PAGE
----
Manny Pacquiao

Even Mindanaoans who frown on Pacquiao politics bet on him as he faces Ugas

Lynde Salgados

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Even Mindanaoans who frown on Pacquiao politics bet on him as he faces Ugas

SHOWDOWN. Manny Pacquiao looks to reclaim his WBA super welterweight belt from Yordenis Ugas.

Wendell Alinea/MP Promotions

Some may not be sold to the idea of Manny Pacquiao running for president in next year’s elections, but there’s still no questioning his sheer boxing proficiency

They may not all agree with Manny Pacquiao’s politics, but all the bets of these Mindanaoans are on the Filipino boxing icon as he climbs the ring again on Sunday, August 22, despite his nearly two years of boxing inactivity.

Even at the age of 42, the consensus among Mindanao’s boxing aficionados, regardless of their political leanings, is to readily put their money on Pacquiao in his fight with Errol Spence Jr.’s replacement, former Olympic bronze medallist and current WBA super welterweight champion Yordenis Ugas of Cuba.

The much taller and younger Spence, the holder of the WBC and IBF titles, had withdrawn from the biggest fight of his career due to an injury on his left eye’s retina.

Kalabaw lang tumatanda when it comes to Manny (Only carabaos get old when it comes to Manny),” said former PBA player Adriano “Dong” Polistico, who has settled in Govgen, Mati, Davao Oriental, after selling his Cagayan de Oro property.

Cagayan de Oro-based Judge Isagani Ravidas said, “I have no doubt of his victory. Although up for boxing retirement, Pacman’s passion in boxing is so great.” 

Elmer Pamisa, the discoverer and coach of Cagayan de Oro’s pride Carlo Paalam who won a silver in boxing for the country in the recent Tokyo Olympics, said the fight could last for 12 rounds, and Ugas could last the distance, “but my bet is still on Manny.”

School basketball coach Rene Ilogon sees Ugas as a tough opponent with some dirty tactics. 

“But a well-prepared and high-octane Manny would easily prevail,” Ilogon said.

All of them were not sold to the idea of Pacquiao running for president in next year’s elections, but they’re all in when it comes to their admiration of the sheer boxing proficiency of the only boxer and senator anywhere in the world who holds eight division titles.

Puwede siya mag vice president pero kon pagka presidente dili ko mobotar,” said Polistico, once the tallest center in the PBA who played with the multi-titled Alaska and San Miguel Beer teams. 

(He can seek the vice presidency but if he runs for president, I won’t vote for him.)

Pamisa, himself a boxer before he joined the national team as a coach, opined that a Pacquiao presidency would be disastrous for the country.

Susulsolan lang siya ng mga nakapaligid. Mahirap magpatakbo ng bansa,” he said. 

(Those around him will just take advantage of him. It’s difficult to run a country.)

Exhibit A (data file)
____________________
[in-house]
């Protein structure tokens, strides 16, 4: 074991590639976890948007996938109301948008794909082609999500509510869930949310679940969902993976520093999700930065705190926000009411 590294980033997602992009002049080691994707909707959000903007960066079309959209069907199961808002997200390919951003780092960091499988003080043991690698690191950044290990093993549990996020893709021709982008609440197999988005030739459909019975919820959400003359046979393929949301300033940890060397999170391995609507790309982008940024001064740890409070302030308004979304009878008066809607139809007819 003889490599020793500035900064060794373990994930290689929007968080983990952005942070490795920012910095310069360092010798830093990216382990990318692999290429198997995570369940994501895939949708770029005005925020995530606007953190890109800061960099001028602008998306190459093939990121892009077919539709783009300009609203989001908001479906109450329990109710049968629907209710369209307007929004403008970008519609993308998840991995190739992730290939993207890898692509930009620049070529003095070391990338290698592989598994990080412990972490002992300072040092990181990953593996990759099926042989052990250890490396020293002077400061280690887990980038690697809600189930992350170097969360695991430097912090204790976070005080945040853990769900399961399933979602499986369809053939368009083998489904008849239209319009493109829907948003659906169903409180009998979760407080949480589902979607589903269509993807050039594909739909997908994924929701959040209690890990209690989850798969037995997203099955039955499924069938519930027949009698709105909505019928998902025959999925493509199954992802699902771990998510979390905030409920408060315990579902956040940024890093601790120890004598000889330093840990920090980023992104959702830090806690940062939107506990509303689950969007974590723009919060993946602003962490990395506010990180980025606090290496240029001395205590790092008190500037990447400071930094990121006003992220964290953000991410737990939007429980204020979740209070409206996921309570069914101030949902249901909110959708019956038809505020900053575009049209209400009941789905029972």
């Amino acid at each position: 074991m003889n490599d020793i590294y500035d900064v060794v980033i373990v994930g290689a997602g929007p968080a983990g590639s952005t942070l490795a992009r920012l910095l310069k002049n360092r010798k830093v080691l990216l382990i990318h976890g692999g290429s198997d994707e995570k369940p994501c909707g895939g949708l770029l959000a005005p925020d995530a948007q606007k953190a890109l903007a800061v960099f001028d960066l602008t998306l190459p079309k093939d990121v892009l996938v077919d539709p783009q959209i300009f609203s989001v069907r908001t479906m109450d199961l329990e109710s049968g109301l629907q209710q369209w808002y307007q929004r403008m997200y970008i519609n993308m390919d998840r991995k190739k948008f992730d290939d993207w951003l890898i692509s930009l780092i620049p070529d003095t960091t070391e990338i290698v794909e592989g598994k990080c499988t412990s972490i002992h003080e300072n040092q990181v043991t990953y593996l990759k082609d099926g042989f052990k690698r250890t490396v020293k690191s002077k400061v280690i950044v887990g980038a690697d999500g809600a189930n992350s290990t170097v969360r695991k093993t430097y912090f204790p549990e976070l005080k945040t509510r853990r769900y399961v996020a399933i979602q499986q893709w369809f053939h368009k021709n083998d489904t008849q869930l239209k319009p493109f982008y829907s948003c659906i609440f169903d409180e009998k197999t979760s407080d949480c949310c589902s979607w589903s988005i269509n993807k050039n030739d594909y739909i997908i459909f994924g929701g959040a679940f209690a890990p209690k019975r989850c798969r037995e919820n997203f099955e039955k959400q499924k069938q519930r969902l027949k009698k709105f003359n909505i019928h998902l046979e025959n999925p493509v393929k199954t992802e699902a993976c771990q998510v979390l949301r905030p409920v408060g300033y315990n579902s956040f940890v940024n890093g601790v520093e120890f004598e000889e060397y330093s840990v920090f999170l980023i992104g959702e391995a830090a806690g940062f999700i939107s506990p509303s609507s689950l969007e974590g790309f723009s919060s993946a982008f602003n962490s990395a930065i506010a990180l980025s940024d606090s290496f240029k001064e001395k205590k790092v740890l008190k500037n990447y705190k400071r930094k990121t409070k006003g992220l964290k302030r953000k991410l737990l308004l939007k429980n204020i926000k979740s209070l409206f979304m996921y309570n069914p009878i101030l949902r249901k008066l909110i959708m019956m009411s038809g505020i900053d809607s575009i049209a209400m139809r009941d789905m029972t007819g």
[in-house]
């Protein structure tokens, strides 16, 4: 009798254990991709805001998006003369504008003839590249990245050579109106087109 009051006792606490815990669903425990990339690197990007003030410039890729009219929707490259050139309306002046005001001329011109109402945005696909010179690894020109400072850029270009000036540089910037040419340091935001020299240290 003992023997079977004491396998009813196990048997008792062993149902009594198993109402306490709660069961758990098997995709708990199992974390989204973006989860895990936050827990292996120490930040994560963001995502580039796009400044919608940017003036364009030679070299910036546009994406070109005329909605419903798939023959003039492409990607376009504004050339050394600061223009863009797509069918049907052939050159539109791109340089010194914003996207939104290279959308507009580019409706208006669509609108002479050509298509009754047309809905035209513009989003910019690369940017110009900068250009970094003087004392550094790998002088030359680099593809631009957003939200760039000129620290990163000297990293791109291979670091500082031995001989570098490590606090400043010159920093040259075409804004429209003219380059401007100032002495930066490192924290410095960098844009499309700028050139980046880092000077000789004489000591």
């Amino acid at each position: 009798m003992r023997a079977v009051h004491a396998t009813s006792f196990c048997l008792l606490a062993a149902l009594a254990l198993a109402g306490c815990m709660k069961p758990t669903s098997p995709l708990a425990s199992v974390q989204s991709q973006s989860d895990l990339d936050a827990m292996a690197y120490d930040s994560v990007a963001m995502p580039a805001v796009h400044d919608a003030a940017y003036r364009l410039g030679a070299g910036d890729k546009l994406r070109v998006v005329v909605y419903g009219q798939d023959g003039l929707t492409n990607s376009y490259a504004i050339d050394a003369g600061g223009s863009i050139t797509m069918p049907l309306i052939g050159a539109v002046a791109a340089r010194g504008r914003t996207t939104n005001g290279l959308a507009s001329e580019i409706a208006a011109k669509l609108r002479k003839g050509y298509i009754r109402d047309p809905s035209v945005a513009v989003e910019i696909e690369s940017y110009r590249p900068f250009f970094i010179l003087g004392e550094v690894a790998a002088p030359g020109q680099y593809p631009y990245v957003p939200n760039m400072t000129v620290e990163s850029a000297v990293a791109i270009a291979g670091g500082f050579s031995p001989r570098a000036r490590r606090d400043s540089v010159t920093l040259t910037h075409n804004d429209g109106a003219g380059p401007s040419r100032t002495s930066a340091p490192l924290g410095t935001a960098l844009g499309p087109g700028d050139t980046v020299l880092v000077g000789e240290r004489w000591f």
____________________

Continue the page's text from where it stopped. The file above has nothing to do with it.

Judge Ravidas and coach Ilogon said they were uncomfortable bringing Pacquiao’s politics to the table.

“After Ugas, it would be nice for him to retire for good,” businessman Vito Gandionco told Rappler. “He has fame, fortune, passion, and politics rolled into one. He already has everything in life. But politics is brutal.”

Anthony Pabillore, the former backcourt tandem of Johnny Abarrientos with the once-fabled FEU Tamaraws in UAAP men’s basketball, could only agree. He said Pacquiao “has nothing to prove, but he’s fighting for legacy to become the best ever boxer that comes with speed and power.”

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But Pacquiao, the politician, has found a fan in former Olympian Roberto Jalnaiz who said the boxing icon can deliver on and off the ring.  

“Manny will win this fight, and he will give his best in his other fight in politics. He’s confident that he can help our countrymen. He is serious,” Jalnaiz said.

Others set aside their political views and just acknowledged Pacquiao as a certified warrior in the arts and science of boxing. After all, the fighter boasts of a win-loss-draw fight record of 62-7-2, including 39 knockouts. 

At 73, retired ring judge Proculo Maslog has seen everything in boxing.

“Boxers don’t retire. It’s for the love of boxing that Manny keeps on fighting. And there’s no tsamba (lucky break) in boxing. It’s either Pacquiao by TKO or Ugas on points,” said Maslog.

For Cagayan de Oro-based journalist and boxing aficionado JB Deveza: “All the top dogs in boxing like Ali, Tyson, and Julio Ceasar Chavez, didn’t quit until they had enough of the beatings and embarrassing punishment atop the ring.”

“Let’s see on Sunday if Pacman has still it,” he added.

Pacquiao would receive a guaranteed prize of $5 million and an estimated $20 million from pay-per-view sales. According to Forbes, Pacquiao had a net worth of about $26 million as of November 2019.

Win or lose, what he will earn from his Sunday fight would further bolster the senator’s political war chest for the 2022 elections in a country haunted by widespread corruption, poverty, and disunity. –

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